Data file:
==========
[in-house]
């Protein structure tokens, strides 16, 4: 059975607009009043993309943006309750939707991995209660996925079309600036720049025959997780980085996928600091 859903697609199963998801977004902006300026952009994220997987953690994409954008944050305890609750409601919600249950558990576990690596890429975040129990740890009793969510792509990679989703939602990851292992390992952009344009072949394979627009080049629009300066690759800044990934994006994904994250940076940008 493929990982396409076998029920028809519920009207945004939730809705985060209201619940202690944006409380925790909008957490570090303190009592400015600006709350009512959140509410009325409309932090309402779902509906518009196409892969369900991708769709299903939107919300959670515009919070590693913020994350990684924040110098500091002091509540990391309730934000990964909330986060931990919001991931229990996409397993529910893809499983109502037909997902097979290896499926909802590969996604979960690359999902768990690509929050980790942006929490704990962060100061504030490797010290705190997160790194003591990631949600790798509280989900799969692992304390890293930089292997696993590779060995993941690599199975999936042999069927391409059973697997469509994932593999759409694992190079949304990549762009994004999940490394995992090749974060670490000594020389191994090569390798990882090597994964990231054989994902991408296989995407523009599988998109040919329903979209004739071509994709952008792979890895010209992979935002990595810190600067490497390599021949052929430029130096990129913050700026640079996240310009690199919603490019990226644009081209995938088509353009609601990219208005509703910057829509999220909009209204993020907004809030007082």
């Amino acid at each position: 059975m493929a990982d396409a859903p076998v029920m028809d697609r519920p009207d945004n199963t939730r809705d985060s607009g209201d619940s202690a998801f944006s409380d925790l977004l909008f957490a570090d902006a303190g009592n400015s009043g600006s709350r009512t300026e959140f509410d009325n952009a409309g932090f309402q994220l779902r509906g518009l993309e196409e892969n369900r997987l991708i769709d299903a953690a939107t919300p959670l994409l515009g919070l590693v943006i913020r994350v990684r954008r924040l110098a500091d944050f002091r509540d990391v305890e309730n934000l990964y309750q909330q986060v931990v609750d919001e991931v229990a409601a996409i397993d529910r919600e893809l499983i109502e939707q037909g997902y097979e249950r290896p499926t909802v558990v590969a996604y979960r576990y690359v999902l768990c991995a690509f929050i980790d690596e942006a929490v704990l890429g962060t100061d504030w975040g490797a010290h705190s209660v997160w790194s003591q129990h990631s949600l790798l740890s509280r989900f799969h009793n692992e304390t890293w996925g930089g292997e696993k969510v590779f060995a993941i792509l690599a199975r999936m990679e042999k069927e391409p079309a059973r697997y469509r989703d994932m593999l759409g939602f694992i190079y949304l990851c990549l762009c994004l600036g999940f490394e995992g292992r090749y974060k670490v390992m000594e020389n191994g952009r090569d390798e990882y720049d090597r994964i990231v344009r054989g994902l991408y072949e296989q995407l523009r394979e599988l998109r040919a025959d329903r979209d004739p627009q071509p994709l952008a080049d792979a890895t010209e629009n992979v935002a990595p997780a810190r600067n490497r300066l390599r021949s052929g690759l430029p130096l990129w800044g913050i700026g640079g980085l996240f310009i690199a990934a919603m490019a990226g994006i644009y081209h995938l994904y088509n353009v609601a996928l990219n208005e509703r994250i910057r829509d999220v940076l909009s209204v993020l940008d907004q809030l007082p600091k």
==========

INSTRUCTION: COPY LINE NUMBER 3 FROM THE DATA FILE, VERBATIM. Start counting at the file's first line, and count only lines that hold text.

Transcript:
């Amino acid at each position: 059975m493929a990982d396409a859903p076998v029920m028809d697609r519920p009207d945004n199963t939730r809705d985060s607009g209201d619940s202690a998801f944006s409380d925790l977004l909008f957490a570090d902006a303190g009592n400015s009043g600006s709350r009512t300026e959140f509410d009325n952009a409309g932090f309402q994220l779902r509906g518009l993309e196409e892969n369900r997987l991708i769709d299903a953690a939107t919300p959670l994409l515009g919070l590693v943006i913020r994350v990684r954008r924040l110098a500091d944050f002091r509540d990391v305890e309730n934000l990964y309750q909330q986060v931990v609750d919001e991931v229990a409601a996409i397993d529910r919600e893809l499983i109502e939707q037909g997902y097979e249950r290896p499926t909802v558990v590969a996604y979960r576990y690359v999902l768990c991995a690509f929050i980790d690596e942006a929490v704990l890429g962060t100061d504030w975040g490797a010290h705190s209660v997160w790194s003591q129990h990631s949600l790798l740890s509280r989900f799969h009793n692992e304390t890293w996925g930089g292997e696993k969510v590779f060995a993941i792509l690599a199975r999936m990679e042999k069927e391409p079309a059973r697997y469509r989703d994932m593999l759409g939602f694992i190079y949304l990851c990549l762009c994004l600036g999940f490394e995992g292992r090749y974060k670490v390992m000594e020389n191994g952009r090569d390798e990882y720049d090597r994964i990231v344009r054989g994902l991408y072949e296989q995407l523009r394979e599988l998109r040919a025959d329903r979209d004739p627009q071509p994709l952008a080049d792979a890895t010209e629009n992979v935002a990595p997780a810190r600067n490497r300066l390599r021949s052929g690759l430029p130096l990129w800044g913050i700026g640079g980085l996240f310009i690199a990934a919603m490019a990226g994006i644009y081209h995938l994904y088509n353009v609601a996928l990219n208005e509703r994250i910057r829509d999220v940076l909009s209204v993020l940008d907004q809030l007082p600091k």